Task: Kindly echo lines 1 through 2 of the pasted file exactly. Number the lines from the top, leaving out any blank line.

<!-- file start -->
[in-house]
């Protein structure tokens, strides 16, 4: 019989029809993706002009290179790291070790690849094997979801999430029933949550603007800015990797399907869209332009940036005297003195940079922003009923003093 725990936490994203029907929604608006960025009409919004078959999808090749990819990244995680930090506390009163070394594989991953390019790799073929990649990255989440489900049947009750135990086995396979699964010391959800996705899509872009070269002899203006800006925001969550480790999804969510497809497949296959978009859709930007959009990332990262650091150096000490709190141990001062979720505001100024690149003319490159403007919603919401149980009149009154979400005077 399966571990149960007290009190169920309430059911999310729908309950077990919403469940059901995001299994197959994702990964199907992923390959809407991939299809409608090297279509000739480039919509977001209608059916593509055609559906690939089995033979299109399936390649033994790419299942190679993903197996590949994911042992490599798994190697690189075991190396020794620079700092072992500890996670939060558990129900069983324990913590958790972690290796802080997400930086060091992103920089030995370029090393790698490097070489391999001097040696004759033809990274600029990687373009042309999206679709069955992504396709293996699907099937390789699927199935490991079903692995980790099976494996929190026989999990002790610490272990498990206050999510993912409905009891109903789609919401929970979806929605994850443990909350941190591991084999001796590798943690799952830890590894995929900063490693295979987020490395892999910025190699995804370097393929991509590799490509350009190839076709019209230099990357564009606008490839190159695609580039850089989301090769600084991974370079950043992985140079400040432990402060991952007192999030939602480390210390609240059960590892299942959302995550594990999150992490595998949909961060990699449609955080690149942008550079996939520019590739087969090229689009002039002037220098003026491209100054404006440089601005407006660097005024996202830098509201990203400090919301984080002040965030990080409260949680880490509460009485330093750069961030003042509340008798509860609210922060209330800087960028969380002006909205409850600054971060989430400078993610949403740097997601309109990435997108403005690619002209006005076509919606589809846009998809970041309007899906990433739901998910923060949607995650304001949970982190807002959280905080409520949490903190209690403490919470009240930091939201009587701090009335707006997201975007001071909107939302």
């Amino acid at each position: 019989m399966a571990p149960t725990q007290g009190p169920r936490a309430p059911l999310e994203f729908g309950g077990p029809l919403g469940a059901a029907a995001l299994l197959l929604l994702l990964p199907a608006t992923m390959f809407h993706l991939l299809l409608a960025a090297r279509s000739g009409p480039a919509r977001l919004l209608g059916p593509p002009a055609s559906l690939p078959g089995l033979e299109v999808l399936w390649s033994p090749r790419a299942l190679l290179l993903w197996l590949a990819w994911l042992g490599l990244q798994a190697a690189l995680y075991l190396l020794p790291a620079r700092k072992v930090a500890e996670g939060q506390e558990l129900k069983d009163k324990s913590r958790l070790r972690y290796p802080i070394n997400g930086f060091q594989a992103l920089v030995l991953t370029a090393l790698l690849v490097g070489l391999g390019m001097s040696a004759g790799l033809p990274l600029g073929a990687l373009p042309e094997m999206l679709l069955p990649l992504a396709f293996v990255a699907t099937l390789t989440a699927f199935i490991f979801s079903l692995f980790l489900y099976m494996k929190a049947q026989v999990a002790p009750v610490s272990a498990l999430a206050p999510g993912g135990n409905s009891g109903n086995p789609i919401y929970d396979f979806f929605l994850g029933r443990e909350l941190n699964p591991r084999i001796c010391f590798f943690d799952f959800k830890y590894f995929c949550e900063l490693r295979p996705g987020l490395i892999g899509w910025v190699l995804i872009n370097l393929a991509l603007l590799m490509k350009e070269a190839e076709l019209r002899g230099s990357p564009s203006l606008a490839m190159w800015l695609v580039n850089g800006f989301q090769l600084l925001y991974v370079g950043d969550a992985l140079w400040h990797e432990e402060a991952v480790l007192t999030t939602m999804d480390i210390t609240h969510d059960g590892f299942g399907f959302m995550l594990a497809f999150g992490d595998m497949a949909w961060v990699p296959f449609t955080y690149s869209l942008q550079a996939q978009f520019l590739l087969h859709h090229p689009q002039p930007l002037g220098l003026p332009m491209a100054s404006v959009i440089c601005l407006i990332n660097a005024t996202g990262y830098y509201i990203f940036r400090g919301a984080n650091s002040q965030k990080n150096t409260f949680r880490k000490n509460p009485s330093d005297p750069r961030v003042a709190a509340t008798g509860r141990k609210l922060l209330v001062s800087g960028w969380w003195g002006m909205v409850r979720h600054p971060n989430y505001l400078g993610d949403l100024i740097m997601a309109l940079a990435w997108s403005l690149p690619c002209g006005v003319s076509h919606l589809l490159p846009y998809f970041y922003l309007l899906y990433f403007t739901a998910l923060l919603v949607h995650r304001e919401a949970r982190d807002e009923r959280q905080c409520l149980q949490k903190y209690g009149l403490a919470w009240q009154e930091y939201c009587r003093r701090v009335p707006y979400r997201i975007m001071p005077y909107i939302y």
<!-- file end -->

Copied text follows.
[in-house]
């Protein structure tokens, strides 16, 4: 019989029809993706002009290179790291070790690849094997979801999430029933949550603007800015990797399907869209332009940036005297003195940079922003009923003093 725990936490994203029907929604608006960025009409919004078959999808090749990819990244995680930090506390009163070394594989991953390019790799073929990649990255989440489900049947009750135990086995396979699964010391959800996705899509872009070269002899203006800006925001969550480790999804969510497809497949296959978009859709930007959009990332990262650091150096000490709190141990001062979720505001100024690149003319490159403007919603919401149980009149009154979400005077 399966571990149960007290009190169920309430059911999310729908309950077990919403469940059901995001299994197959994702990964199907992923390959809407991939299809409608090297279509000739480039919509977001209608059916593509055609559906690939089995033979299109399936390649033994790419299942190679993903197996590949994911042992490599798994190697690189075991190396020794620079700092072992500890996670939060558990129900069983324990913590958790972690290796802080997400930086060091992103920089030995370029090393790698490097070489391999001097040696004759033809990274600029990687373009042309999206679709069955992504396709293996699907099937390789699927199935490991079903692995980790099976494996929190026989999990002790610490272990498990206050999510993912409905009891109903789609919401929970979806929605994850443990909350941190591991084999001796590798943690799952830890590894995929900063490693295979987020490395892999910025190699995804370097393929991509590799490509350009190839076709019209230099990357564009606008490839190159695609580039850089989301090769600084991974370079950043992985140079400040432990402060991952007192999030939602480390210390609240059960590892299942959302995550594990999150992490595998949909961060990699449609955080690149942008550079996939520019590739087969090229689009002039002037220098003026491209100054404006440089601005407006660097005024996202830098509201990203400090919301984080002040965030990080409260949680880490509460009485330093750069961030003042509340008798509860609210922060209330800087960028969380002006909205409850600054971060989430400078993610949403740097997601309109990435997108403005690619002209006005076509919606589809846009998809970041309007899906990433739901998910923060949607995650304001949970982190807002959280905080409520949490903190209690403490919470009240930091939201009587701090009335707006997201975007001071909107939302």